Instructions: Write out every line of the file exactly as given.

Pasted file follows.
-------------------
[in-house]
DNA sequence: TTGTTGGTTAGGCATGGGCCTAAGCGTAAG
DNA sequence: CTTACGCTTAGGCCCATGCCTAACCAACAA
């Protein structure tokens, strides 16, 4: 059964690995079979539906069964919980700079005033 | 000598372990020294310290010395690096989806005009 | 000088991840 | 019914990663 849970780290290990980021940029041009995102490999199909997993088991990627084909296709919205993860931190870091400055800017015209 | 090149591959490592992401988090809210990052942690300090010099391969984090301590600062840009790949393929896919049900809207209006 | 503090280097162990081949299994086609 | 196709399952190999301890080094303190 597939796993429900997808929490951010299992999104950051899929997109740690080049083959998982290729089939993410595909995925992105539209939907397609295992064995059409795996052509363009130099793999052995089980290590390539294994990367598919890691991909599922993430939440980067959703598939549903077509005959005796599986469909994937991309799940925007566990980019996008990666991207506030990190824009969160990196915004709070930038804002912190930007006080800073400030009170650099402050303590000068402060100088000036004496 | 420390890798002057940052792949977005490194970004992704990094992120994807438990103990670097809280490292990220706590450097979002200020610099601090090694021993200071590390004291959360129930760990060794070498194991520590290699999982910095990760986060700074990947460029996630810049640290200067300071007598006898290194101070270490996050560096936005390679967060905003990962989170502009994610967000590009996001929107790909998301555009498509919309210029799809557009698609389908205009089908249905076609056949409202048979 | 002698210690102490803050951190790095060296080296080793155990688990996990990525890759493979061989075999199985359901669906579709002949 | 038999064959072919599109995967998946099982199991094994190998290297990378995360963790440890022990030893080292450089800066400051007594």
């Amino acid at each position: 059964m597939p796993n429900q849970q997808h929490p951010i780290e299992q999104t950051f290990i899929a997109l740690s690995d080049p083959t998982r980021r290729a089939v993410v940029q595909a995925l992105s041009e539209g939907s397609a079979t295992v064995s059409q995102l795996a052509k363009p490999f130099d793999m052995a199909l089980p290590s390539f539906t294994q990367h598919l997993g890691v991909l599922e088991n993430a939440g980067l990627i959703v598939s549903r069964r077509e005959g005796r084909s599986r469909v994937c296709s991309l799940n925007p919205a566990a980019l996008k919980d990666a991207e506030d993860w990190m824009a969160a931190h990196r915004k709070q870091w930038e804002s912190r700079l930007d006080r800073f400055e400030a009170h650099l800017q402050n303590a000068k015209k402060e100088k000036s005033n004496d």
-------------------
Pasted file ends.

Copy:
[in-house]
DNA sequence: TTGTTGGTTAGGCATGGGCCTAAGCGTAAG
DNA sequence: CTTACGCTTAGGCCCATGCCTAACCAACAA
């Protein structure tokens, strides 16, 4: 059964690995079979539906069964919980700079005033 | 000598372990020294310290010395690096989806005009 | 000088991840 | 019914990663 849970780290290990980021940029041009995102490999199909997993088991990627084909296709919205993860931190870091400055800017015209 | 090149591959490592992401988090809210990052942690300090010099391969984090301590600062840009790949393929896919049900809207209006 | 503090280097162990081949299994086609 | 196709399952190999301890080094303190 597939796993429900997808929490951010299992999104950051899929997109740690080049083959998982290729089939993410595909995925992105539209939907397609295992064995059409795996052509363009130099793999052995089980290590390539294994990367598919890691991909599922993430939440980067959703598939549903077509005959005796599986469909994937991309799940925007566990980019996008990666991207506030990190824009969160990196915004709070930038804002912190930007006080800073400030009170650099402050303590000068402060100088000036004496 | 420390890798002057940052792949977005490194970004992704990094992120994807438990103990670097809280490292990220706590450097979002200020610099601090090694021993200071590390004291959360129930760990060794070498194991520590290699999982910095990760986060700074990947460029996630810049640290200067300071007598006898290194101070270490996050560096936005390679967060905003990962989170502009994610967000590009996001929107790909998301555009498509919309210029799809557009698609389908205009089908249905076609056949409202048979 | 002698210690102490803050951190790095060296080296080793155990688990996990990525890759493979061989075999199985359901669906579709002949 | 038999064959072919599109995967998946099982199991094994190998290297990378995360963790440890022990030893080292450089800066400051007594």
């Amino acid at each position: 059964m597939p796993n429900q849970q997808h929490p951010i780290e299992q999104t950051f290990i899929a997109l740690s690995d080049p083959t998982r980021r290729a089939v993410v940029q595909a995925l992105s041009e539209g939907s397609a079979t295992v064995s059409q995102l795996a052509k363009p490999f130099d793999m052995a199909l089980p290590s390539f539906t294994q990367h598919l997993g890691v991909l599922e088991n993430a939440g980067l990627i959703v598939s549903r069964r077509e005959g005796r084909s599986r469909v994937c296709s991309l799940n925007p919205a566990a980019l996008k919980d990666a991207e506030d993860w990190m824009a969160a931190h990196r915004k709070q870091w930038e804002s912190r700079l930007d006080r800073f400055e400030a009170h650099l800017q402050n303590a000068k015209k402060e100088k000036s005033n004496d």